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Ungovernable, Illegible, ...Empowered?
Your responses to "Barbarous Women" and James C. Scott
Asking for help for a woman fleeing abuse: Before going on to the usual Other Feminisms, I want to ask your help. A group of friends and I have been helping a woman and her toddler flee her abusive partner. She is in a safe, secret location, but he has zeroed out their shared accounts to try to pressure her to leave her safety.
We’ve been pooling funds to help her with food, diapers, etc. and if you’re up to contribute, we’re pooling the money by paypalling ElectricForks2023@gmail.com. The money is being collected and forwarded by my friend Grace, to keep the woman’s name private.
I can’t share more details, but I vouch absolutely for her and Grace. There are just under 3500 readers of Other Feminisms, and any amount you can chip in would make a big difference for her safety.
I’ve been looking forward to this reader roundup for some while. I shared a review fromof James C. Scott’s The Art of Not Being Goverened, where talked about how much life you can hide in the nooks and crannies of what isn’t officially accounted for.
I think women definitely experience what James C. Scott calls “illegibility.” We are harder to account for in a world that takes male patterns as the norm, and, the more policy is shaped through Big Data, the easier it is to be rounded down to invisibility if you don’t fit the expected data ranges.
Mrs. Psmith is interested in the lightness and flexibility that being deliberately unenumerated can give you. Your under-the-table work isn’t taxed (or counted for social security earnings). The more you know that the official categories don’t carve reality at the joints, the easier it is to not mistake their approximations for ontology, the easier to keep your identity small.
I wrote in response to Mrs. Psmith that, “Much of women’s work/caregiving work is illegible and uncounted without it feeling exactly like the hidden surplus accrues to us.” And I asked you:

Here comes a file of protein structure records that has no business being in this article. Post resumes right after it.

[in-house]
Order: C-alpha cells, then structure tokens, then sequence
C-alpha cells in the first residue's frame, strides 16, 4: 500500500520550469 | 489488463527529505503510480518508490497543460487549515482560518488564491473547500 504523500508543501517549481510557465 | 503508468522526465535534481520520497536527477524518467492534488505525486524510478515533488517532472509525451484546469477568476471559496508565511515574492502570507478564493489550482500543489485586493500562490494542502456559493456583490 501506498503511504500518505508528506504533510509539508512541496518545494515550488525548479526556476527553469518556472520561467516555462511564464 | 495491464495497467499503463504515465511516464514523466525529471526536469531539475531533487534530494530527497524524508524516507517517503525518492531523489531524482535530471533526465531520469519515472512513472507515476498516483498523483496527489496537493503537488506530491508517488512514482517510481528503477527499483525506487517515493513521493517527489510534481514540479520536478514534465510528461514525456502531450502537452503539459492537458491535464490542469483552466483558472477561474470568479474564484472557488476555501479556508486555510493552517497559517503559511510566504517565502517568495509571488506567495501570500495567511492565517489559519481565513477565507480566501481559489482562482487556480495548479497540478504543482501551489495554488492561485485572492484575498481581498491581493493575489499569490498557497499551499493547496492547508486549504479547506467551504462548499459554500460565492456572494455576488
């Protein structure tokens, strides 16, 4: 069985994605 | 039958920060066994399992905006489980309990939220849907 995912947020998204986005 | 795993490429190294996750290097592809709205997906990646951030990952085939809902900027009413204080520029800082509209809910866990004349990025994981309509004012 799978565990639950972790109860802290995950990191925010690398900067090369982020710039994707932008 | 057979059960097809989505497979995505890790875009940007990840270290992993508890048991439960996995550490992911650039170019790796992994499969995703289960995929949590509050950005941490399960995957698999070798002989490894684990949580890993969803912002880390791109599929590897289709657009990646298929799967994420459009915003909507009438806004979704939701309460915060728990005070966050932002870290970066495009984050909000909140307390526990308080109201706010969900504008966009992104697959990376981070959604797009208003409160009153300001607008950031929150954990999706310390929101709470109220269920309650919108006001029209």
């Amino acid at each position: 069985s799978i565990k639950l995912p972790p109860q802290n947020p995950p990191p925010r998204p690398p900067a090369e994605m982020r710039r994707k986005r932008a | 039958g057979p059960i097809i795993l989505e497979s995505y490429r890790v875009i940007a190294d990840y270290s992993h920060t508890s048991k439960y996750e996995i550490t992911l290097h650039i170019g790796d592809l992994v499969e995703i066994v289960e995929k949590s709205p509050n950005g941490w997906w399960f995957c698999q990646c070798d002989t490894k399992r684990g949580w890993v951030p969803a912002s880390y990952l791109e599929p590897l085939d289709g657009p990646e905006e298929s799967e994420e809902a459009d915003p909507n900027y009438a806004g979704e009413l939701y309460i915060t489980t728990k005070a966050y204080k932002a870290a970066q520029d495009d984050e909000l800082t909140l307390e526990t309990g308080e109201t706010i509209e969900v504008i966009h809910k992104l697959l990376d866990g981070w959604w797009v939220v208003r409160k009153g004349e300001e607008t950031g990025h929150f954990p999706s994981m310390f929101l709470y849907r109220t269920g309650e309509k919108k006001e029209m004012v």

Do you recognize patterns of your own life in Psmith’s description of barbarism?
Where (if anywhere) do you feel you’ve reaped some of the benefits of the insulation of illegibility?
Apropos of the request for [name redacted] I made at the top of this post, I want to start with this critique of Mr. Psmith. Karen was skeptical about Mr. Psmiths’s praise of barbarism:
I think ‘illegibility’ is always harmful for women. The only one who benefits in a relationship between a man and an ‘illegible’ women is a wife-beater, who can assault his punching bad with complete impunity. The only reason anyone wants to hide from the government is to hide from the consequences of breaking the law.
I’d agree that there’s danger in a relationship where there’s a big asymmetry in how legible men and women are, particularly when that illegibility is unchosen.
But I also think we all spend a good part of our lives in the less legible/more casual register, and we tend to value those parts more than the most formal/law-shaped parts. The legal structures meant to protect my friend are working, but very slowly, and at the level of generality that means they are only so tailored to her, personally. It’s our off the books help that meets her immediate need.
Julia and Vikki had a discussion about attempts to force everything into uniformity and legibility in totalitarian systems. Vikki linked out to this story about Lithuania in Soviet times:
I stayed with a friend in Lithuania a few years back. She’s born in the early 1970’s and has lived in the same Soviet flat all of her life. The apartment struck me as spacious; 3 bedrooms, a bathroom, kitchen and large living room. The kitchen however, was tiny in a way that seemed odd, given the size of the other rooms. I asked her about this, and she explained to me that the state wanted to discourage the family unit to spend too much time together. Shared meals are central to family time.
The idea was that mom and dad took off to work in the morning, young kids were brought to nurseries, older kids to school and each would have their breakfast and hot lunch there. In the evenings, the family would only eat some bread.